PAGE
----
The whole internet is buzzing with the latest casting news for the highly anticipated movie version of Fifty Shades of Grey. So The Gabbler decided to go behind the scenes and interview the book behind the craze. We checked out a copy from our local library and sat down to interview him about the prestige of being one of the best-selling books of all time and the literary value and meaning behind the Fifty Shades trilogy.
The Gabbler: It’s so great to meet you Fifty Shades of Grey! (Tries to shake hands.)
Fifty Shades of Grey: I don’t think you really want to touch that…I’m a library copy, after all.
TG: What do you mean?
FSOG: I just mean, that well, a lot of lonely women have checked me out the library, and well, sometimes when they read me, they um, well, they touch…
TG: Oh God! Gross! Yeah, let’s just settle for a nice wave, shall we?
FSOG: That’s probably for the best.
TG: Let’s just dive right into things, then. This book that you have the privilege of being, this remarkable work of literature, it’s just so…deep. Do you think that Anastasia’s struggle to love Christian is a metaphor for the struggle of a young person to succeed in the pleasurably painful modern world or more of an allegory for Eve’s struggle to get down with the serpent?
FSOG: Ummm, I don’t think Eve “got down” with the serpent. I think he just gave her an apple. Also, I’m not sure I’m what you would call a “work of literature,” exactly.
TG: So you’re more of a poetic treatise? An artistic abstract expression of what it means to be a lonely being in the chaotic universe of your mind, looking for your kindred spirit to fill up your soul with purpose and spankings?
FSOG: I think I’m mostly just poorly written erotica that is somehow acceptable for middle-aged women to read. But kudos on fitting being, mind, spirit, and soul all into one weird metaphor that barely made any sense.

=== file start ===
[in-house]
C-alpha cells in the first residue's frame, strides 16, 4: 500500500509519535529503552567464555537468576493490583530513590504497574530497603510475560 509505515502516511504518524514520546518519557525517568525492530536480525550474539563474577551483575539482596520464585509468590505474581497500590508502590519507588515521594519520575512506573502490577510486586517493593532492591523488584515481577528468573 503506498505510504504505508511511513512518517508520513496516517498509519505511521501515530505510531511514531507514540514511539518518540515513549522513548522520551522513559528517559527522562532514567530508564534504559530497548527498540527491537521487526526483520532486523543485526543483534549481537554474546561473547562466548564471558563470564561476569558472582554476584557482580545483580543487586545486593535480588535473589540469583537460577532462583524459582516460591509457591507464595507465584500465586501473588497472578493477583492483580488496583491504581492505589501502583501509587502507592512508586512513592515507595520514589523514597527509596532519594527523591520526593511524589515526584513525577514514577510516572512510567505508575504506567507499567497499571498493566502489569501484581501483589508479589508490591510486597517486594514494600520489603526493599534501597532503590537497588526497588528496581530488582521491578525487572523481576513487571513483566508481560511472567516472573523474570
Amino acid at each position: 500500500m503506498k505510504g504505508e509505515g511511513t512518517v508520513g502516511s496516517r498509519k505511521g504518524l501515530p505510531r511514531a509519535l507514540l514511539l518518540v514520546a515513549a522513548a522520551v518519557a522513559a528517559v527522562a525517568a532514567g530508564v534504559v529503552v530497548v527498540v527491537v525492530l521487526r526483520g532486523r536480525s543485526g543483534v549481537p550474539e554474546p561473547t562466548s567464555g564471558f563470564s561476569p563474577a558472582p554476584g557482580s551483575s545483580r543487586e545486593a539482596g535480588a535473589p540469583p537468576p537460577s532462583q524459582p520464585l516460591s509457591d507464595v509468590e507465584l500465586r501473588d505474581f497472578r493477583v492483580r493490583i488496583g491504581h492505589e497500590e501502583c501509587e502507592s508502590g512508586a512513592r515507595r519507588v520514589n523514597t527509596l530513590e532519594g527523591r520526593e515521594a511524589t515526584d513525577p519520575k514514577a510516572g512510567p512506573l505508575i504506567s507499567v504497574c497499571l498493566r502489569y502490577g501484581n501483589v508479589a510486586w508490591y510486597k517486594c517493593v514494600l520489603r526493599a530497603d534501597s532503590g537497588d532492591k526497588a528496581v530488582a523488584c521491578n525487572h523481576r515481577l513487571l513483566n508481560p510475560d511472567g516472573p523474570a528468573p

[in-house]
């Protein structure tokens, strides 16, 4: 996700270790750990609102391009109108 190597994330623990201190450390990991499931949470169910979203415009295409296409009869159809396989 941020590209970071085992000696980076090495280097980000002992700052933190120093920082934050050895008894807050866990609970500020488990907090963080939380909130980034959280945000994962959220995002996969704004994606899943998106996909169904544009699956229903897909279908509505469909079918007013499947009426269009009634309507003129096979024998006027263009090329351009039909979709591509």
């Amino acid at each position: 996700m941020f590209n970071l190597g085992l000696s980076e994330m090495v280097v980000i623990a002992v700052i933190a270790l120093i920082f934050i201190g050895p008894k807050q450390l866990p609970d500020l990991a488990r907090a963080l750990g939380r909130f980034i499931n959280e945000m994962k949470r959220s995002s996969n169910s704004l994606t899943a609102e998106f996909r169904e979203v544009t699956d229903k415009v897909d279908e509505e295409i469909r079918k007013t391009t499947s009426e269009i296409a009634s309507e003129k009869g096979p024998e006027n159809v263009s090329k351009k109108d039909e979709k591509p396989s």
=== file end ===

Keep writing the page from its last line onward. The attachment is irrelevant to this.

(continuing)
TG: Thanks, I think? Wow, this interview is going as poorly as that time that Anastasia Steele interviewed Christian Grey. But then, wait, then does that mean we’re going to, you know (winks) afterwards?
FSOG: Absolutely not. And not just because I’m due back at the library today.
TG: Ouch. You know, I may not be some innocent little college senior, but I’ll let you know many an inebriated man has only half regretted the decisions he made with me the night before, so…
FSOG: Congratulations? Especially on the correct use of the word “inebriated.” Seems like a word that’s a bit out of your vocabulary range, really.
TG: (Shrugs.) One of the inebriated men was an SAT prep tutor. I checked out the flash cards on his desk after he fell asleep. But thanks.
FSOG: Well, that’s one way to grow a young mind, I suppose.
TG: So, you really don’t want to get into the nitty gritty of the story? Like, the deeper meaning of the shade concept? Or how about the foil of the subconscious to Ana’s inner goddess?
FSOG: No. There is no deeper. There are no foils. There is only the incredible overuse of the phrases “holy crap,” “holy shit,” and “holy cow.” And the rather unfortunate turn of phrase “he’s my very own Christian Grey flavored Popsicle.”
TG: Ooo, let’s talk about that. What do you think she means by “my very own Christian Grey flavored Popsicle.”
FSOG: Perhaps it’s best if you ask the SAT prep tutor, dear. I’m sure he could help you out with that one.
TG: (Taking notes and whispering.) Ask SAT prep tutor about Popsicle flavors. Okay, well, let’s maybe talk about your origins, about your hopes and dreams.
FSOG: Well, I come from Maine, as do the majority of Fifty Shades books. Over 3,000 tons of paper were processed in the small town of East Millinocket just to make Fifty Shades available to Americans in print form.
TG: You must have been so happy to become such a great book!
FSOG: Well, not exactly. Since I was just a little sapling, I’ve wanted to become a book. You know, some trees grow their whole lives just to become the cardboard that encloses a box of Imodium. I never thought I would be jealous of those trees, but this book is so…
TG: Fantastic? Inspiring? Life-affirming? Sexy?
FSOG: Awful. I had dreams of one day becoming a hardcover, signature edition of Leaves of Grass, by Walt Whitman. You know, “I sing the body electric” and all.
TG: Isn’t that a Lana del Rey song? Yeah, I think it is! I love that song!
FSOG: Seriously? I’m now beginning to see why you’re a Fifty Shades fan…
TG: Thanks! It’s a pretty fantastic read. And thanks for meeting with me today. I’m looking forward to coincidently running into you in the giant Portland area hardware store where I work. (Winks.)
FSOG: For God’s sake, child, this is NOT Fifty Shades of Grey in real life! And I am NOT Christian Grey.
TG: Whatever you say, Fifty Shades. I’m just saying, my inner goddess knows how to salsa dance, too.
FSOG: I’m going to go, now. You know how the library can be such a stickler about due dates and fines and all.
TG: Laters, baby.
FSOG: No…just, no.